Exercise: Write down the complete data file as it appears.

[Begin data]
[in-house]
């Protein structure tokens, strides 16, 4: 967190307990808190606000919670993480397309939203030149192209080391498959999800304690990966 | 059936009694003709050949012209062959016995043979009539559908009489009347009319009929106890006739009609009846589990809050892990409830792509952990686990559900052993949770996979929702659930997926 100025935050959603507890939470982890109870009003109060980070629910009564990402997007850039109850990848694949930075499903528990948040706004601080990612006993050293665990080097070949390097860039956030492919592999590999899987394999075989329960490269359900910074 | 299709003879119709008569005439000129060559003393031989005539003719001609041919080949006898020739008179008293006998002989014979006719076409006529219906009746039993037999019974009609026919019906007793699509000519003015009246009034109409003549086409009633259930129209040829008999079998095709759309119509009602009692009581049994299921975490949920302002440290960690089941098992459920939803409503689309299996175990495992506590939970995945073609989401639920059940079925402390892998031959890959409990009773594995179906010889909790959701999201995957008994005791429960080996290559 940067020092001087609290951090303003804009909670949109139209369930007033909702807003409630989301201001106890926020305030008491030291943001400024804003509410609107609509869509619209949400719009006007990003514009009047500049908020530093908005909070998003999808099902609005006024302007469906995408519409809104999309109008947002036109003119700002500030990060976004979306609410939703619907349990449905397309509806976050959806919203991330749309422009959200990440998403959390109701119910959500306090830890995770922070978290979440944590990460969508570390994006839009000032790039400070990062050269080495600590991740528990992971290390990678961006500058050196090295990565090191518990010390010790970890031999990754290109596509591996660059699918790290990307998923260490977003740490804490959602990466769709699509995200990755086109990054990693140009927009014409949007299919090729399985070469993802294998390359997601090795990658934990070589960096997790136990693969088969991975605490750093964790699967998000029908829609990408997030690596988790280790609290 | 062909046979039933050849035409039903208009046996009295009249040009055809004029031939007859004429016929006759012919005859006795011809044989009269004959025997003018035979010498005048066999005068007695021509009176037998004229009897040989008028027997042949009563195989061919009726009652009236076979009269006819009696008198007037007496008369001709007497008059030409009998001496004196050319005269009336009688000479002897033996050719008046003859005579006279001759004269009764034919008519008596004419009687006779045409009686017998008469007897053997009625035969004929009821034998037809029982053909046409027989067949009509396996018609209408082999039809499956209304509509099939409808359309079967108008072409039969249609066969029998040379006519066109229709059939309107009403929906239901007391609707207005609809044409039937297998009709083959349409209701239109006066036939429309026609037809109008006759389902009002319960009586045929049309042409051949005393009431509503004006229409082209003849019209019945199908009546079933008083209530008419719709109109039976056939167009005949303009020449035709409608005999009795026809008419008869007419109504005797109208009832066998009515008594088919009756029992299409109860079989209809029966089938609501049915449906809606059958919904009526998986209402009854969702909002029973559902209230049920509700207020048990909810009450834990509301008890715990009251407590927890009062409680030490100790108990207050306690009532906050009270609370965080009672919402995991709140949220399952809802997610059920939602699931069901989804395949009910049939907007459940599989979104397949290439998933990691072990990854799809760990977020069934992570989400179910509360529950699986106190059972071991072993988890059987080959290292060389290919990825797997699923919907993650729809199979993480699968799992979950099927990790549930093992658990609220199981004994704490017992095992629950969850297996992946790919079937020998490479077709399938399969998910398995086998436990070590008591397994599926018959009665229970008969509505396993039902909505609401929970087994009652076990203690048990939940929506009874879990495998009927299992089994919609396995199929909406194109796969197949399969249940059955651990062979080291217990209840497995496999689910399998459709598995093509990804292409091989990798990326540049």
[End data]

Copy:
[in-house]
């Protein structure tokens, strides 16, 4: 967190307990808190606000919670993480397309939203030149192209080391498959999800304690990966 | 059936009694003709050949012209062959016995043979009539559908009489009347009319009929106890006739009609009846589990809050892990409830792509952990686990559900052993949770996979929702659930997926 100025935050959603507890939470982890109870009003109060980070629910009564990402997007850039109850990848694949930075499903528990948040706004601080990612006993050293665990080097070949390097860039956030492919592999590999899987394999075989329960490269359900910074 | 299709003879119709008569005439000129060559003393031989005539003719001609041919080949006898020739008179008293006998002989014979006719076409006529219906009746039993037999019974009609026919019906007793699509000519003015009246009034109409003549086409009633259930129209040829008999079998095709759309119509009602009692009581049994299921975490949920302002440290960690089941098992459920939803409503689309299996175990495992506590939970995945073609989401639920059940079925402390892998031959890959409990009773594995179906010889909790959701999201995957008994005791429960080996290559 940067020092001087609290951090303003804009909670949109139209369930007033909702807003409630989301201001106890926020305030008491030291943001400024804003509410609107609509869509619209949400719009006007990003514009009047500049908020530093908005909070998003999808099902609005006024302007469906995408519409809104999309109008947002036109003119700002500030990060976004979306609410939703619907349990449905397309509806976050959806919203991330749309422009959200990440998403959390109701119910959500306090830890995770922070978290979440944590990460969508570390994006839009000032790039400070990062050269080495600590991740528990992971290390990678961006500058050196090295990565090191518990010390010790970890031999990754290109596509591996660059699918790290990307998923260490977003740490804490959602990466769709699509995200990755086109990054990693140009927009014409949007299919090729399985070469993802294998390359997601090795990658934990070589960096997790136990693969088969991975605490750093964790699967998000029908829609990408997030690596988790280790609290 | 062909046979039933050849035409039903208009046996009295009249040009055809004029031939007859004429016929006759012919005859006795011809044989009269004959025997003018035979010498005048066999005068007695021509009176037998004229009897040989008028027997042949009563195989061919009726009652009236076979009269006819009696008198007037007496008369001709007497008059030409009998001496004196050319005269009336009688000479002897033996050719008046003859005579006279001759004269009764034919008519008596004419009687006779045409009686017998008469007897053997009625035969004929009821034998037809029982053909046409027989067949009509396996018609209408082999039809499956209304509509099939409808359309079967108008072409039969249609066969029998040379006519066109229709059939309107009403929906239901007391609707207005609809044409039937297998009709083959349409209701239109006066036939429309026609037809109008006759389902009002319960009586045929049309042409051949005393009431509503004006229409082209003849019209019945199908009546079933008083209530008419719709109109039976056939167009005949303009020449035709409608005999009795026809008419008869007419109504005797109208009832066998009515008594088919009756029992299409109860079989209809029966089938609501049915449906809606059958919904009526998986209402009854969702909002029973559902209230049920509700207020048990909810009450834990509301008890715990009251407590927890009062409680030490100790108990207050306690009532906050009270609370965080009672919402995991709140949220399952809802997610059920939602699931069901989804395949009910049939907007459940599989979104397949290439998933990691072990990854799809760990977020069934992570989400179910509360529950699986106190059972071991072993988890059987080959290292060389290919990825797997699923919907993650729809199979993480699968799992979950099927990790549930093992658990609220199981004994704490017992095992629950969850297996992946790919079937020998490479077709399938399969998910398995086998436990070590008591397994599926018959009665229970008969509505396993039902909505609401929970087994009652076990203690048990939940929506009874879990495998009927299992089994919609396995199929909406194109796969197949399969249940059955651990062979080291217990209840497995496999689910399998459709598995093509990804292409091989990798990326540049």